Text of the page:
By Oiwan Lam
On March 21, 2018, the Shanghai Public Security Bureau announced a new policy banning dual citizenship.
The Shanghai Permanent Residency Management Rule, which requires mainland Chinese who acquired foreign nationality or took up residence in other countries to either cancel their resident registration or face the consequences of the hukou system, which becomes effective on May 1, 2018.
The hukou, or household registration system, goes hand in hand with certain rights, especially for residents of big cities, who can enjoy freedoms like electing their district representative, holding a bank account, purchasing local property at a lower rate, and accessing education and retirement pension. Many mainland Chinese who have bought property and migrated to other countries have not cancelled their hukou.
While the parameters of the policy are not yet clear, it appears that for those who fail to cancel their hukou, power reverts to the police, who would do a mandatory cancellation.
According to the Chinese Communist Party mouthpiece Global Times, the new rule is to assist government’s anti-graft campaign as it would create another barrier blocking corrupt officials from leaving China.
But, as @FightEagle2017 pointed out on Twitter, the policy implication is a big deal for overseas Chinese:
— 小旋风 (@FightEagle2017) March 23, 2018
[Mandatory cancellation of Chinese hukou] Recently Shanghai has become the first to announce the mandatory cancellation of household registration targeting overseas mainland Chinese. The policy would be implemented in other regions as well. Majority of [the dual citizenship holders] have properties and bank deposits inside China. They kept their Chinese ID card for their accounts. Once their hukou is cancelled, they can’t use their ID card. It is very difficult to hold property and bank accounts with foreign passports or green cards. Moreover, how could they keep their properties legally is another question.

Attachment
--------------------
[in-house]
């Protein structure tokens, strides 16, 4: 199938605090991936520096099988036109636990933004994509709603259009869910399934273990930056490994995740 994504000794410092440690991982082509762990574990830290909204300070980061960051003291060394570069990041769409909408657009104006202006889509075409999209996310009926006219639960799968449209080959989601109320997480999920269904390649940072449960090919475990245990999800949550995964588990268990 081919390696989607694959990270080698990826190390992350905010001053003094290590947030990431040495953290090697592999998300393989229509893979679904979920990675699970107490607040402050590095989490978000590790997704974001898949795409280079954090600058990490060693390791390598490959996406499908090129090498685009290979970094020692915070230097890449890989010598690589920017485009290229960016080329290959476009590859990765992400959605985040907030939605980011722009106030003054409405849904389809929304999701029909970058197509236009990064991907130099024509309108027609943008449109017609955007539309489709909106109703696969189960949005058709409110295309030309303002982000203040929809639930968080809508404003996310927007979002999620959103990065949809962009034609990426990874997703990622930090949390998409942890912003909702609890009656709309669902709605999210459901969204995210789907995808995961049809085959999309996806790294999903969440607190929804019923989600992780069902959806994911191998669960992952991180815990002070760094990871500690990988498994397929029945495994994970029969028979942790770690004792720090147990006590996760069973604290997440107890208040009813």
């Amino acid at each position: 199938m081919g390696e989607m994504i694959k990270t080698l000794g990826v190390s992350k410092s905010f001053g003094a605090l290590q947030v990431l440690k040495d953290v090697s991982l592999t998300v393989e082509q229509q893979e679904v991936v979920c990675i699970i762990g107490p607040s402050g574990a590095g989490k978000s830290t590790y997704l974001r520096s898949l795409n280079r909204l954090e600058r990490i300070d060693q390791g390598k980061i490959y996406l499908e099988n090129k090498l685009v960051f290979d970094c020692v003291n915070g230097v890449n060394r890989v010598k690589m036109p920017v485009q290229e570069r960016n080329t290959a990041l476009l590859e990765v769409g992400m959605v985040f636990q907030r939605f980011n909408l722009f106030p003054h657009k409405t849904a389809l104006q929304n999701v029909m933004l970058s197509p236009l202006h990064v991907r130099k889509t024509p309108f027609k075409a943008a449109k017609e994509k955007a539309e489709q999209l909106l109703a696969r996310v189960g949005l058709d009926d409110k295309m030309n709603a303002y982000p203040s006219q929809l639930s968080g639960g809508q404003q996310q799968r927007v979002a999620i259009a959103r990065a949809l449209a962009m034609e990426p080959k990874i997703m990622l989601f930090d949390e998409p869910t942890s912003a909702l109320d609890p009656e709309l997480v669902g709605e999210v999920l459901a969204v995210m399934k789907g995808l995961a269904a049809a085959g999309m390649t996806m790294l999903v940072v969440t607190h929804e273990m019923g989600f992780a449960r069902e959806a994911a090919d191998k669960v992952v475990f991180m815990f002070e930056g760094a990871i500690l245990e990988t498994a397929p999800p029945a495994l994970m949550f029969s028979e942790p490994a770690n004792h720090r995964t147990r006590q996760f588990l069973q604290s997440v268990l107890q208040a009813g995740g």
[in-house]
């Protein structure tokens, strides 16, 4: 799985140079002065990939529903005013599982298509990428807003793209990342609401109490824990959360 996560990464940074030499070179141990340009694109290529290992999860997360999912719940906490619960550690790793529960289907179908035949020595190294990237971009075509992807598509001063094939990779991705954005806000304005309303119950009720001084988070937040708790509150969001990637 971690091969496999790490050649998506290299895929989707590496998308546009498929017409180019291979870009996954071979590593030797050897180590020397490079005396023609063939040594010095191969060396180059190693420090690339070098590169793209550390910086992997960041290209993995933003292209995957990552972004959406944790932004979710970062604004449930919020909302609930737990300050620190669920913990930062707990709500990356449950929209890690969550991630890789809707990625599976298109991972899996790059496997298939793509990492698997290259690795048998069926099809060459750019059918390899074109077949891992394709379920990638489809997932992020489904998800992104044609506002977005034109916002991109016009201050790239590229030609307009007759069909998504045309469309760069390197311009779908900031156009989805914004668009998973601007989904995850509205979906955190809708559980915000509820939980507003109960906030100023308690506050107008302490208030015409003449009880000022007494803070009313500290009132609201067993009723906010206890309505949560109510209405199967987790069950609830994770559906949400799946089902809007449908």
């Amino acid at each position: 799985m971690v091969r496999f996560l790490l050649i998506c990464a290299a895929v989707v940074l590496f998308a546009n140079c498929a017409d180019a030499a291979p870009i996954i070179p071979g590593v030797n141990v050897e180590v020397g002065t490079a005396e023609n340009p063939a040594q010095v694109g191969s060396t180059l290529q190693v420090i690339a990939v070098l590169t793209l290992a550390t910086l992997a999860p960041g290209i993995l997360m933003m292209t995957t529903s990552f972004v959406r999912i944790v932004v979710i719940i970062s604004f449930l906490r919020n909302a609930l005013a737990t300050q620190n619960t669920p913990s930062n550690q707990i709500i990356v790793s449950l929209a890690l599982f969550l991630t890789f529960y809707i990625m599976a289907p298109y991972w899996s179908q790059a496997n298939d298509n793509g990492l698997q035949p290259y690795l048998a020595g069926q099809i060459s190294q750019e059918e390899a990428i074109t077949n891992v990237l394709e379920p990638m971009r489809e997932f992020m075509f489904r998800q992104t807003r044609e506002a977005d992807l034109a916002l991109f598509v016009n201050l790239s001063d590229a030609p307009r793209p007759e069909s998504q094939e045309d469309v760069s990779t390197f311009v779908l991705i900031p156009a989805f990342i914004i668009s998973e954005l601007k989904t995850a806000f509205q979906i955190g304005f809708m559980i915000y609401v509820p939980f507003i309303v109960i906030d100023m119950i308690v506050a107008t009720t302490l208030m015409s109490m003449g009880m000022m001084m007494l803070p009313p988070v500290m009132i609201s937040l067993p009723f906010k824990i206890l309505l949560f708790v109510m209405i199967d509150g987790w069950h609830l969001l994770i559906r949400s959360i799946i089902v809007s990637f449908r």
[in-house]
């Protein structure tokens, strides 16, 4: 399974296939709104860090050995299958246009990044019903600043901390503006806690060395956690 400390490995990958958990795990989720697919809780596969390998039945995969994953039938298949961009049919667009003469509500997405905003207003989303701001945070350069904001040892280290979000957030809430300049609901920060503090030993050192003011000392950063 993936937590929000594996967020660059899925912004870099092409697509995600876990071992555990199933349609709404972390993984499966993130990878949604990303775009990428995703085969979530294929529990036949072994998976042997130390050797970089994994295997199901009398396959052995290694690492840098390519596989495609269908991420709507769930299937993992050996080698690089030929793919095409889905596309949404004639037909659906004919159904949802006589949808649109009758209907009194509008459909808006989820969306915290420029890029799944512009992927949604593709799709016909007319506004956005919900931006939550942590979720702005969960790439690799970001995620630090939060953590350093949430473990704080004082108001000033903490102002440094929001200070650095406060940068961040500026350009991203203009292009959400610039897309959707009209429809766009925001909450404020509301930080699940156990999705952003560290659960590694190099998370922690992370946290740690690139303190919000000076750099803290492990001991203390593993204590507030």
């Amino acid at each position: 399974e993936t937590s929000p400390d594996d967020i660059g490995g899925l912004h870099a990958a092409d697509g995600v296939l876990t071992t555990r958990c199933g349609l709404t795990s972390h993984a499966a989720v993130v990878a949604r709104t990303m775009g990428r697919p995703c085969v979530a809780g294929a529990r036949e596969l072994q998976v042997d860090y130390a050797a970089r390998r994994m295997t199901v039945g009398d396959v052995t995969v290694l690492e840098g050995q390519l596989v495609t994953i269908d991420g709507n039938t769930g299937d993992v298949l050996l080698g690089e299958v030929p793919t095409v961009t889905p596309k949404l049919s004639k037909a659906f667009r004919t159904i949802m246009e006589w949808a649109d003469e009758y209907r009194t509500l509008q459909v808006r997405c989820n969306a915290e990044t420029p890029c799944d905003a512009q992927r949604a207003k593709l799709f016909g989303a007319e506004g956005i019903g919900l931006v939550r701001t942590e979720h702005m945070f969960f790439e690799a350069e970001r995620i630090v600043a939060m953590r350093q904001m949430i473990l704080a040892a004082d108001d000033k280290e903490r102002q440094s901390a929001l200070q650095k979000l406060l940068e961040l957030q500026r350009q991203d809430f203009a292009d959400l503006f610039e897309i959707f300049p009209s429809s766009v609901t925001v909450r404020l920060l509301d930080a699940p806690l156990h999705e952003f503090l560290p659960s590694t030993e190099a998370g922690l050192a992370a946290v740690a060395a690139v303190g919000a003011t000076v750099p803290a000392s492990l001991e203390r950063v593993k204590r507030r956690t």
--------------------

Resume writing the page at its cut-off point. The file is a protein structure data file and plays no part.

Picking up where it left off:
People have been sharing their diverse opinions on Weibo, one of the most popular social media platforms in China. For those who support the policy, they regard dual citizenship as the equivalent of wanting to have your cake and eat it too:
Those against the policy, meanwhile, are pointing out the difference between citizenship and nationality:
The news has shaken overseas mainland Chinese communities, as the cancellation of hukou may imply that they might not be able to receive their retirement pension or sell properties they own. Many are also concerned that other big cities will follow in Shanghai’s footsteps and ban dual citizenship.
Amidst this panic, the Shanghai public security department explained that the details of the policy have not yet been decided upon, since the authority is yet to provide a clear definition of what “taking residence in other countries” means. At this stage, those who live overseas but have not changed their nationality or acquired dual citizenship, appear to be exempt.
Still, the clarification is too vague and has failed to address people’s concerns. @dd201704 mocked the tone of the policy change:
— 点点 (@dd201704) March 25, 2018
Shanghai’s property prices were about to drop? The policy has been retracted… false alarm? The policy can change all of a sudden, today it is made public and people are in shock, then it’s withdrawn. What will come next? Who will still dare to keep property in China? Many of my friends are planning to sell their property and withdraw money from the bank… just in case another round of land seizure [similar to the 1950 land reform] might happen.
There is also much speculation over the rationale behind the policy:
— 草祭 (@caojitw) March 22, 2018
The policy concerning the cancellation of hukou would be a hard blow to those who get double benefit from their dual citizenship. However, the real intention is to make it more difficult for those who want to move their whole family and all their assets outside of China. If you decide to have your family migrate to another country, you have to cancel your hukou, and your property and bank accounts would have to be transferred to your extended family members to be taken care of. This will induce risk and it means that in the future, people will use the strategy of chain migration, leaving the country one by one instead of the whole family together.
This article first appeared on Global Voices on March 28.